Sinigang is undeniably the national soup of the Philippines. The main sources of sourness can come from guava, miso, kamias (bilimbi), and tamarind. I remember my grandmother making a tamarind paste by boiling the tamarind until tender and mashing it in a bowl. In this recipe, I used a tamarind paste from my local Asian grocery store.
I will cook this soup when the very thought of sour and bitterness whet my appetite. These two tastes are also integral components that flavor Chinese cooking. Sourness takes away the fishiness, and the bitter flavor is inherently healing as a medicinal food. The sour flavor comes from the tamarind soup base, and the bitterness from the mustard greens touted for having cancer-fighting antioxidants.
This fish sour soup calls for a hearty fish with meat that stews well like a halibut, grouper, and even tuna. Yellowtail collars are also delicious in this soup. Add the greens last to ensure vibrant green color at the end, no need to put the lid back on when cooking. Serve piping hot with jasmine rice: Enjoy!
1 Salmon collar and 1 salmon tail end
4-6 Prawns, medium size
1-2 Tbsp. of Fish Sauce
1 Small yellow onion
2 Roma tomatoes
3 Bay Laurel leaves
1 Knob of ginger, julienned
3-4 tablespoon of Tamarind paste
1 bunch of Mustard Green (xuelihong) or Dandelion greens
8 slices of Daikon radish
1 Japanese eggplant, cut into round disks (1/4 inch thick)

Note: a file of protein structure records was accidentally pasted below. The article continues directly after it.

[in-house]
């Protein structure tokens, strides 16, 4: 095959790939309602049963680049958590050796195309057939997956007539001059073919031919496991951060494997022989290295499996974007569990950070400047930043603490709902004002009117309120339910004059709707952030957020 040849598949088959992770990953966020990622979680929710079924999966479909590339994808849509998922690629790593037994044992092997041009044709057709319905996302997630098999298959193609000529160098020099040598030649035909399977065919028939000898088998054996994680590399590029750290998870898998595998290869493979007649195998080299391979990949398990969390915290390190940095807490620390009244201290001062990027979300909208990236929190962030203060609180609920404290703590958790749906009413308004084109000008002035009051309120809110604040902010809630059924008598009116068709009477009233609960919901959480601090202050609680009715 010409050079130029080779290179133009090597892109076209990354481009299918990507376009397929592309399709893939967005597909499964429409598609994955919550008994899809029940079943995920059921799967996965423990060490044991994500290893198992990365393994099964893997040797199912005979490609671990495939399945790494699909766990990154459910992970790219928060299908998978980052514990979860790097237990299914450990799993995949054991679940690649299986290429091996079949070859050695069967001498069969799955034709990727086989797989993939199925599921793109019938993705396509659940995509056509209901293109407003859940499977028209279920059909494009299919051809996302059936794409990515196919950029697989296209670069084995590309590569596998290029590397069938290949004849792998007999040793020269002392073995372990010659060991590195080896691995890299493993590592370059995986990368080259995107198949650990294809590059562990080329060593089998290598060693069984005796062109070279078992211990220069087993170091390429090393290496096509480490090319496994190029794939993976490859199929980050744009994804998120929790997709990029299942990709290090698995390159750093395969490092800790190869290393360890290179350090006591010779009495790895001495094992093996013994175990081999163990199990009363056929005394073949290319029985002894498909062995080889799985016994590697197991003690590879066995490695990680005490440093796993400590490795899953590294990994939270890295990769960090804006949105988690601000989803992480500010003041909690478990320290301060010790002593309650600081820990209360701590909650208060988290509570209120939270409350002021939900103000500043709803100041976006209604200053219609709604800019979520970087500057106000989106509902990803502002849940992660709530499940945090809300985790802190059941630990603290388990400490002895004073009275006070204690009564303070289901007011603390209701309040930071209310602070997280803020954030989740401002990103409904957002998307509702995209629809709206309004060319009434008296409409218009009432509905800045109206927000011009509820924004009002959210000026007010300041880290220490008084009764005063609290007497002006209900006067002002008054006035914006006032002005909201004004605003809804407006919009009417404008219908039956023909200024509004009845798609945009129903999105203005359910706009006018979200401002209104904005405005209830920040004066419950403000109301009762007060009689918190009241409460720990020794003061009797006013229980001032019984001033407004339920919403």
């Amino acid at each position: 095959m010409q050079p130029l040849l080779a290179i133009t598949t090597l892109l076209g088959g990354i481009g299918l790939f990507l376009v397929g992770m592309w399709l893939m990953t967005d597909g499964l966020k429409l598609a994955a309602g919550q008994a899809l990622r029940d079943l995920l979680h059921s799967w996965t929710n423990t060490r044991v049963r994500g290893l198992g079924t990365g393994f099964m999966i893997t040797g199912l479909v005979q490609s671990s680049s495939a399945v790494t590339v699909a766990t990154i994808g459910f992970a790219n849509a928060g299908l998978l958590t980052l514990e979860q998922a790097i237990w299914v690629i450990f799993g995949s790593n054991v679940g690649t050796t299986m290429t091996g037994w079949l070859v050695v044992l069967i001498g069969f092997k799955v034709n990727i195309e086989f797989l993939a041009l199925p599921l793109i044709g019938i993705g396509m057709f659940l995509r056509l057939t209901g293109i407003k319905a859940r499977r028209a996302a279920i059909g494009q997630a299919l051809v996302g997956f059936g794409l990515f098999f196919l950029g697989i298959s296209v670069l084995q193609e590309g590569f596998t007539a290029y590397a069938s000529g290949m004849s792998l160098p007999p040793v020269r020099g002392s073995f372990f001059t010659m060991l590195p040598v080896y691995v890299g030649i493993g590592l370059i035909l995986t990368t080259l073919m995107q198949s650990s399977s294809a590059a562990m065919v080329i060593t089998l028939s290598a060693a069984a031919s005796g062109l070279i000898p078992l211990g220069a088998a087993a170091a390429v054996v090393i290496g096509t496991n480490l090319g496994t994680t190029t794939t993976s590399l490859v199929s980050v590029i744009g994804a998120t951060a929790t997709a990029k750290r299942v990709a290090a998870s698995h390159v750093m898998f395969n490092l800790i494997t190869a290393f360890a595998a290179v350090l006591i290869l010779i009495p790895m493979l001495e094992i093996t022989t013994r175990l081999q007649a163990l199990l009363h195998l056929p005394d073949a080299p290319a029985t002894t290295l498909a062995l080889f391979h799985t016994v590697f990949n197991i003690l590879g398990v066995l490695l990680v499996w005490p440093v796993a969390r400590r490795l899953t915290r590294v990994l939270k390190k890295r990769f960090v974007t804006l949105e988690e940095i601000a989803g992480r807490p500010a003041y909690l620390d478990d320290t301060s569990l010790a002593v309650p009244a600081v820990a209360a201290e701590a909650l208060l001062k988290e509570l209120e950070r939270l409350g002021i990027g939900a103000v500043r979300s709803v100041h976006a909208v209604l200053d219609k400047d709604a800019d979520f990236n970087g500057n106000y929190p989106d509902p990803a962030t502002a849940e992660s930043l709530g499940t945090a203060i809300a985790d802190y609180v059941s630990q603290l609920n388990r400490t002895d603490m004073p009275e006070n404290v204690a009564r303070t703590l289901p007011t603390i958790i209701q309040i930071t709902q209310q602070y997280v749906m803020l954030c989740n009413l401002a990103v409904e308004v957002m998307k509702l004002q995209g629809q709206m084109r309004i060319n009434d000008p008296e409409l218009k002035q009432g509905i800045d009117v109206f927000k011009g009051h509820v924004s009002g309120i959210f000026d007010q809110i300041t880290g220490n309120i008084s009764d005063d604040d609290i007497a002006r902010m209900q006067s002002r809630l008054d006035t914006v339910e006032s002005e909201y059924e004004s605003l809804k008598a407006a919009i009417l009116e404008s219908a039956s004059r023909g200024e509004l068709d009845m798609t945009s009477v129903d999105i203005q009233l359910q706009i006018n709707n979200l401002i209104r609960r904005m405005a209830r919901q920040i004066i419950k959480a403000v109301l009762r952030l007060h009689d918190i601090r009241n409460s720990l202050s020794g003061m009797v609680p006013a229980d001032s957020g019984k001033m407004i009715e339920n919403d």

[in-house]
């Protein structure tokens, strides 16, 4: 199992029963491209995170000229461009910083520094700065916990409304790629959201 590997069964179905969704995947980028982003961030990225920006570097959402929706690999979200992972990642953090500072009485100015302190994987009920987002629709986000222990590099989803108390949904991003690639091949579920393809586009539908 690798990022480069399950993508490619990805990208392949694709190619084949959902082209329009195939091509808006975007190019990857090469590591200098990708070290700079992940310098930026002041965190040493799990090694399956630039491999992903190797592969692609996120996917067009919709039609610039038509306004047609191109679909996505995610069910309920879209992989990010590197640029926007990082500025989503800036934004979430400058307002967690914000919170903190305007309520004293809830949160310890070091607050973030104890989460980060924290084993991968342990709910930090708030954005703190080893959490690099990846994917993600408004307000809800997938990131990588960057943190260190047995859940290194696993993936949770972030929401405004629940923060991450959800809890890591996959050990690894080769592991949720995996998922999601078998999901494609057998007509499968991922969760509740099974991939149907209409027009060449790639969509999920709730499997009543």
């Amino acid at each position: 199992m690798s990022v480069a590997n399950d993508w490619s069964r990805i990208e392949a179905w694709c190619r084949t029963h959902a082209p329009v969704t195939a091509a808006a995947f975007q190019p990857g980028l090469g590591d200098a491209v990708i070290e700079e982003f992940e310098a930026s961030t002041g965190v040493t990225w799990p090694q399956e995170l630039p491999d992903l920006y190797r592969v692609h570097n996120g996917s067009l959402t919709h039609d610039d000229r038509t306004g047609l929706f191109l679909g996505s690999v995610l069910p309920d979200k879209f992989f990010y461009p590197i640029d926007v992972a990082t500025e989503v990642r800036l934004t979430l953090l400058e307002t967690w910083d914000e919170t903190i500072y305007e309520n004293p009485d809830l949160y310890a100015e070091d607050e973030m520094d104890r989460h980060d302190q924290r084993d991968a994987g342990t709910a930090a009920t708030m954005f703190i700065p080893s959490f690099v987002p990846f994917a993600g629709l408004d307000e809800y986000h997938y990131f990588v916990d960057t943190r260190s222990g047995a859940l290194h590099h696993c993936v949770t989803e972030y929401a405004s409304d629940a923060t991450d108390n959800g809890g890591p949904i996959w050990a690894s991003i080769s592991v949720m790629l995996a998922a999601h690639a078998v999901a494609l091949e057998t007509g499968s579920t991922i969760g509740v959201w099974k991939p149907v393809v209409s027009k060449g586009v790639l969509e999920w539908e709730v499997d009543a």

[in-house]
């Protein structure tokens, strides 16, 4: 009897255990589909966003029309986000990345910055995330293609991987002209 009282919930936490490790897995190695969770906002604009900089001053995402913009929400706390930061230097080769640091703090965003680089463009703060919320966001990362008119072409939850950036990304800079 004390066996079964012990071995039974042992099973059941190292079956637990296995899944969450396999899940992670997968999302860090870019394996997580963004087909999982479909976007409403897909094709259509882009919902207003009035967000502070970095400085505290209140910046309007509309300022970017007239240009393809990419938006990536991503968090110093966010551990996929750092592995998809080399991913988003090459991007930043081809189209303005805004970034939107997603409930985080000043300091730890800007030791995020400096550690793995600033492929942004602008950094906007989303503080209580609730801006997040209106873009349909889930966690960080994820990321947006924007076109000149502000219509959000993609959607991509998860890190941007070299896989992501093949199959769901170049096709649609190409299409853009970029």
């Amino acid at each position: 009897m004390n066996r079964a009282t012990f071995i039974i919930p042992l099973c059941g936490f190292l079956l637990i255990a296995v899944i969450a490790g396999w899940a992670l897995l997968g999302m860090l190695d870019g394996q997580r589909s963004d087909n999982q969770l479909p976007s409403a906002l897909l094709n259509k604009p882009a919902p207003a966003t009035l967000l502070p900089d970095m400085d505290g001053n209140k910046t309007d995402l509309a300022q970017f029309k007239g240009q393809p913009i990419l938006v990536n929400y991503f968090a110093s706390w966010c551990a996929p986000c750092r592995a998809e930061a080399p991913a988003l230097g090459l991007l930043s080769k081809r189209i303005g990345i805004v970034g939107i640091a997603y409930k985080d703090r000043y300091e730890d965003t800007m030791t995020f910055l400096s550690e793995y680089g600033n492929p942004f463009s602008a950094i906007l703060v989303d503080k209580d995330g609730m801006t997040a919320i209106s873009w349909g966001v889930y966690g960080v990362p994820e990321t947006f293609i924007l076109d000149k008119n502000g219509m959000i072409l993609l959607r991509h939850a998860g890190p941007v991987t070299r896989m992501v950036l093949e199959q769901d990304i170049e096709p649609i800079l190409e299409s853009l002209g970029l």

2 whole serrano peppers
8-10 Okra pods (optional)
- In a medium-size soup pot, heat about one tablespoon of vegetable oil. Swirl around to cover the surface of the pan. Fry the fish skin side down until lightly brown, turn to the flesh side and fry until light brown, avoid cooking the meat. Once the light golden brown color is achieved on both sides, remove from the pan. Remove the excess oil rendered from the fish. Quickly add the prawns. If using with prawns with shell, remove the shell after frying. Once prawns have a light reddish color, remove from the pan. Set the fish and prawns aside.
- In the same pan, stir fry the onion, tomatoes, ginger, and laurel leaves for about 3 minutes. Add the tamarind paste (or any of the souring agents you would like to use) and continue to stir fry for another minute. Add 5 cups of vegetable broth and 1 cup of water (or 6 cups of water). Simmer the broth for 20 minutes under low heat, tasting and seasoning to taste. Add some crushed black peppercorn if desired. Remove the laurel leaves after the 20 minutes of simmering.
- Add the daikon and simmer for 3 minutes, followed by the eggplant and serrano pepper (and okra if using) for 2 minutes.
- Add the fish and prawns and cook for about two more minutes, or until the meat is cooked through. Add the mustard greens last as it will cook fast. Remove from heat once the greens have wilted, but still vibrant green. Serve while hot.